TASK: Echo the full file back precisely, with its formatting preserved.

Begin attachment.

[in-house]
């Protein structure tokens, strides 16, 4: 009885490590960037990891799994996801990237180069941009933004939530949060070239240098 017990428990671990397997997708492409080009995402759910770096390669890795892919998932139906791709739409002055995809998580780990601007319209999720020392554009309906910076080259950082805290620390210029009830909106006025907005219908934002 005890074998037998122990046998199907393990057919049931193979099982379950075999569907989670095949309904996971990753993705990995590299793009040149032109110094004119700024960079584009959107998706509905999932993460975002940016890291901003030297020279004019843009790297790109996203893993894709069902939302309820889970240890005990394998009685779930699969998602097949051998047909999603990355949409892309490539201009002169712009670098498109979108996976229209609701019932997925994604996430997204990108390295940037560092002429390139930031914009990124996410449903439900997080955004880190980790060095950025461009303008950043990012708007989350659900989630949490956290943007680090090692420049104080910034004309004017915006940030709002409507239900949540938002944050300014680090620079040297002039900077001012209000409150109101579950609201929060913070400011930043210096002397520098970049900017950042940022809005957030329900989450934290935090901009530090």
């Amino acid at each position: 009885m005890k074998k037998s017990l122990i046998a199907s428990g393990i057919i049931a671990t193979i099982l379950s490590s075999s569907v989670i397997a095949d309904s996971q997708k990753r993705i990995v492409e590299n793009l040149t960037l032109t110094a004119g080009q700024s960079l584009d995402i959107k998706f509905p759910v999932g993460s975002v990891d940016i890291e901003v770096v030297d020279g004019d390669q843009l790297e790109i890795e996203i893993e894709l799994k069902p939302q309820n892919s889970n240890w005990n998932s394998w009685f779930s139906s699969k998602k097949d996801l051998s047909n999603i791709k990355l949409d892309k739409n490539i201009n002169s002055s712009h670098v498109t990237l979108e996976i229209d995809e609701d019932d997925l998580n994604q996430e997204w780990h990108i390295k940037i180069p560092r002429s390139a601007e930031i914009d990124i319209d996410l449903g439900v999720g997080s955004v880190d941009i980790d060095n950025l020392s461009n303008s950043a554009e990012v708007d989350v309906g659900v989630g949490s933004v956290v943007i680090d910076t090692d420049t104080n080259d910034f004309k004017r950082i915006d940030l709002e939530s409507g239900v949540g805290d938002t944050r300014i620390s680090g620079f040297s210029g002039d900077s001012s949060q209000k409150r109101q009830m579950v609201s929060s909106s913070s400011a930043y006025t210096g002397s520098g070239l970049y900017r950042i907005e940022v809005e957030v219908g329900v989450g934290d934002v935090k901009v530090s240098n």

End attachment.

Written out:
[in-house]
């Protein structure tokens, strides 16, 4: 009885490590960037990891799994996801990237180069941009933004939530949060070239240098 017990428990671990397997997708492409080009995402759910770096390669890795892919998932139906791709739409002055995809998580780990601007319209999720020392554009309906910076080259950082805290620390210029009830909106006025907005219908934002 005890074998037998122990046998199907393990057919049931193979099982379950075999569907989670095949309904996971990753993705990995590299793009040149032109110094004119700024960079584009959107998706509905999932993460975002940016890291901003030297020279004019843009790297790109996203893993894709069902939302309820889970240890005990394998009685779930699969998602097949051998047909999603990355949409892309490539201009002169712009670098498109979108996976229209609701019932997925994604996430997204990108390295940037560092002429390139930031914009990124996410449903439900997080955004880190980790060095950025461009303008950043990012708007989350659900989630949490956290943007680090090692420049104080910034004309004017915006940030709002409507239900949540938002944050300014680090620079040297002039900077001012209000409150109101579950609201929060913070400011930043210096002397520098970049900017950042940022809005957030329900989450934290935090901009530090």
């Amino acid at each position: 009885m005890k074998k037998s017990l122990i046998a199907s428990g393990i057919i049931a671990t193979i099982l379950s490590s075999s569907v989670i397997a095949d309904s996971q997708k990753r993705i990995v492409e590299n793009l040149t960037l032109t110094a004119g080009q700024s960079l584009d995402i959107k998706f509905p759910v999932g993460s975002v990891d940016i890291e901003v770096v030297d020279g004019d390669q843009l790297e790109i890795e996203i893993e894709l799994k069902p939302q309820n892919s889970n240890w005990n998932s394998w009685f779930s139906s699969k998602k097949d996801l051998s047909n999603i791709k990355l949409d892309k739409n490539i201009n002169s002055s712009h670098v498109t990237l979108e996976i229209d995809e609701d019932d997925l998580n994604q996430e997204w780990h990108i390295k940037i180069p560092r002429s390139a601007e930031i914009d990124i319209d996410l449903g439900v999720g997080s955004v880190d941009i980790d060095n950025l020392s461009n303008s950043a554009e990012v708007d989350v309906g659900v989630g949490s933004v956290v943007i680090d910076t090692d420049t104080n080259d910034f004309k004017r950082i915006d940030l709002e939530s409507g239900v949540g805290d938002t944050r300014i620390s680090g620079f040297s210029g002039d900077s001012s949060q209000k409150r109101q009830m579950v609201s929060s909106s913070s400011a930043y006025t210096g002397s520098g070239l970049y900017r950042i907005e940022v809005e957030v219908g329900v989450g934290d934002v935090k901009v530090s240098n």